BY PEGGY DEBIEN
Road Kill by Richard Norgard, 339 pgs. $18.
Port Clinton Author Richard Norgard’s new book, “Road Kill,” begins with a shocking accident that demolishes private eye Sidney Reed’s car during a wild Alaska snowstorm.
Ten months later, in another wild Alaskan storm, the first victim dies via snowplow blade.
As Reed investigates the death, he begins to doubt the guilt of the accused who is on trial. His investigation leads to dangerous criminals who have infiltrated the Anchorage area.
Norgard pictures Anchorage as an interesting place to live and perhaps he will tell us more about that city during his talk at TAG. He knows of what he writes, having lived in Alaska for around 20 years as an Army investigator and pursued more investigative work after he retired.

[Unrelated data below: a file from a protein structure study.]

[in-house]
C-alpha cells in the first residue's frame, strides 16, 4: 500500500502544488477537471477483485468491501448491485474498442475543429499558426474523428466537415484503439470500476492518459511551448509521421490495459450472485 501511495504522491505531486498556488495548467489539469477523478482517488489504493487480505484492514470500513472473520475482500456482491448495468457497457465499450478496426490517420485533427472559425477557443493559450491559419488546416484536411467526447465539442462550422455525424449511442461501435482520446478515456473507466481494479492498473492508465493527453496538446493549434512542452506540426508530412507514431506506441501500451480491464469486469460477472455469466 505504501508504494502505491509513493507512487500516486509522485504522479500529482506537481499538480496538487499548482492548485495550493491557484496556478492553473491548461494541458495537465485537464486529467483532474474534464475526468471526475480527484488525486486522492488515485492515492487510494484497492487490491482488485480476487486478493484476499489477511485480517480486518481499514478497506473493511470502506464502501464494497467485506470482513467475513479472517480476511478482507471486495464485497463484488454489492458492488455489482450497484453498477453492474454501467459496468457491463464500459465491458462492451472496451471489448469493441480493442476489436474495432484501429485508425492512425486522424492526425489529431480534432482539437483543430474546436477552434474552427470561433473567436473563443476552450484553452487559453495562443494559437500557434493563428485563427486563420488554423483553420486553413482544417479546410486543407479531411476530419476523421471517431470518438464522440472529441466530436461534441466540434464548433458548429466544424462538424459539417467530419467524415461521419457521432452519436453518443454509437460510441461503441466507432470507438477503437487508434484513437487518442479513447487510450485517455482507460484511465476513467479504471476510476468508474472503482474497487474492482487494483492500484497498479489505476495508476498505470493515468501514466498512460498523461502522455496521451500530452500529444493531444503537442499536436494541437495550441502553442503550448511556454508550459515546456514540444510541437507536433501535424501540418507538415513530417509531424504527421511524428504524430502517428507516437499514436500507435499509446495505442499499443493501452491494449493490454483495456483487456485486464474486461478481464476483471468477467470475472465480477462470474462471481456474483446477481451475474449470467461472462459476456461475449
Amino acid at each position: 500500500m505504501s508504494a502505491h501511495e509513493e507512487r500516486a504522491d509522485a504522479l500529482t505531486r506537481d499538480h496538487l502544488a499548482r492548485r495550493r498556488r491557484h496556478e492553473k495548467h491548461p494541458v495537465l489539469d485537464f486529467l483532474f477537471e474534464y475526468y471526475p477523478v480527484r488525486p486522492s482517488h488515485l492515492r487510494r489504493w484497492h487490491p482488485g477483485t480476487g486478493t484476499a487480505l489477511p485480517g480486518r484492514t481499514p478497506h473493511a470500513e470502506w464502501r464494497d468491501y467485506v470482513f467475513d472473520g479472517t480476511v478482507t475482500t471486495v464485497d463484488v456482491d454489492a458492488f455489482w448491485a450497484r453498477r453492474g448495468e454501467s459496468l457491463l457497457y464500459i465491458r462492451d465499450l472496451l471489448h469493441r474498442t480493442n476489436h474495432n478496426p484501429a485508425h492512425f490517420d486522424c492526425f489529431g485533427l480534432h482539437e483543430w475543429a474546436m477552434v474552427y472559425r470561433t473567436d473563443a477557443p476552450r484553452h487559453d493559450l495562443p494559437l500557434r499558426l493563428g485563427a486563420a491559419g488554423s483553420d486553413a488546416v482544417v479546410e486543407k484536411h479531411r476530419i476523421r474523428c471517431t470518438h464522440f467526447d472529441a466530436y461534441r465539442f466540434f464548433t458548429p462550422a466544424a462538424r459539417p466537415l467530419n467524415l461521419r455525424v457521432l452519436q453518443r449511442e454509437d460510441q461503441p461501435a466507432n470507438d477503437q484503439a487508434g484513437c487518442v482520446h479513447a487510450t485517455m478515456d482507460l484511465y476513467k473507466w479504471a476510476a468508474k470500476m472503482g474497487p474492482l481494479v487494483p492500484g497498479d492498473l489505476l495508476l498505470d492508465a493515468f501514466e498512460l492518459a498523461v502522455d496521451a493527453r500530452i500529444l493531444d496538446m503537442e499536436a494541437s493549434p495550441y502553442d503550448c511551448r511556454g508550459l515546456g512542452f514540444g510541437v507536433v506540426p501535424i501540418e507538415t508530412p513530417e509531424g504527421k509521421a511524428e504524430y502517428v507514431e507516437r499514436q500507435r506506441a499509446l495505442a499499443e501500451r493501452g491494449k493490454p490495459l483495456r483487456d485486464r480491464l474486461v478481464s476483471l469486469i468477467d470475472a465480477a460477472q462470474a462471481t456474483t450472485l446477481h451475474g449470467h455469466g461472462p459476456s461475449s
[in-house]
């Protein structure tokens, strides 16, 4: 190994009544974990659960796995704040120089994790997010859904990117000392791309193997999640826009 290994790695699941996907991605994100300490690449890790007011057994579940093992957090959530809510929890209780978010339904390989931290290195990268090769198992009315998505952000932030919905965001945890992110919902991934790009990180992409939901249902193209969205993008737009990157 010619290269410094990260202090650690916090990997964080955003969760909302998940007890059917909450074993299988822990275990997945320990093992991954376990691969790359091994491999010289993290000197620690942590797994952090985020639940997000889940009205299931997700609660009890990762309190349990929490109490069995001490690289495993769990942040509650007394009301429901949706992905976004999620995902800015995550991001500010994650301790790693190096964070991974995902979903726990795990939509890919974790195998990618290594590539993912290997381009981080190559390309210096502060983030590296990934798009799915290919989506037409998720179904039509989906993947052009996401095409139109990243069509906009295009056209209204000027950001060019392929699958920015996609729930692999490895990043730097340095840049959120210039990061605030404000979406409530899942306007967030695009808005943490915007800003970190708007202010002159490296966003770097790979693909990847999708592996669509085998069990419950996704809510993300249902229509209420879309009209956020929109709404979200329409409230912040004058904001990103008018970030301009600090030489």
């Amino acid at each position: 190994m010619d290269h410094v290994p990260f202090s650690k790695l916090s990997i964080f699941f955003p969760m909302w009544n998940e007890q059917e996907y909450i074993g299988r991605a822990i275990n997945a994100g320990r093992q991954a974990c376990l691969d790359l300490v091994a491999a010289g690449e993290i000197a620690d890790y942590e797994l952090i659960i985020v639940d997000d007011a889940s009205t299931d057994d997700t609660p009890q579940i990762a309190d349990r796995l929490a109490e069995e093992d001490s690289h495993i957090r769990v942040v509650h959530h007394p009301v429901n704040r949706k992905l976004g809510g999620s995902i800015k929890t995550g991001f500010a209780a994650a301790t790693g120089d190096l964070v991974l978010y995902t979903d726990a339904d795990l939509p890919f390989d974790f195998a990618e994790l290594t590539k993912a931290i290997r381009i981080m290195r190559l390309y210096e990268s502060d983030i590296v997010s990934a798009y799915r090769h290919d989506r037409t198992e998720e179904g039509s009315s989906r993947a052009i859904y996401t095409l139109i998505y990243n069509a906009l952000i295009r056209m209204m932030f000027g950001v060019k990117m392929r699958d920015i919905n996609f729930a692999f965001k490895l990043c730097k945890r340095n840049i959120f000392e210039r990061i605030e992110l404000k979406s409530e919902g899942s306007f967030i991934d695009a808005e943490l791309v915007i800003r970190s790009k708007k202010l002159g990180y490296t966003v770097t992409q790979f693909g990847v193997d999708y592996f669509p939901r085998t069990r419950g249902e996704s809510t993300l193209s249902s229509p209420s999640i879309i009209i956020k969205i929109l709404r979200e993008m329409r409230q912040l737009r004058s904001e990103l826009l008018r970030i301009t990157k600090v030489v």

His experiences also allow him to enlighten readers on the interesting procedures for bringing court charges against an accused individual.
Snowplows play a prominent role in this book — rather timely for me as I was reading the book at the same time a snowplow on Rt. 250 near Milan went out of control.
The snowplow threw snow and ice over the center barrier and disabled more than 40 cars and trucks cars on the opposite side of the Ohio Turnpike.
The method criminals used to destroy snowplow evidence was a surprise to me.
Readers of Norgard’s first Sidney Reed mystery, “Trophy Kill,” will remember that Sidney has been trying to find the truth about the violent death of his beloved wife Molly. Molly’s death continues to haunt Sidney, even as he looks for a new woman in his life.
Does Sidney learn the cause of her death or will the third book in this series solve the mystery of Molly? I can hardly wait to find out.
Peggy Debien is Curator of the Ottawa County Museum, an avid reader, and her excellent book reviews in The Beacon have covered a wide range of topics.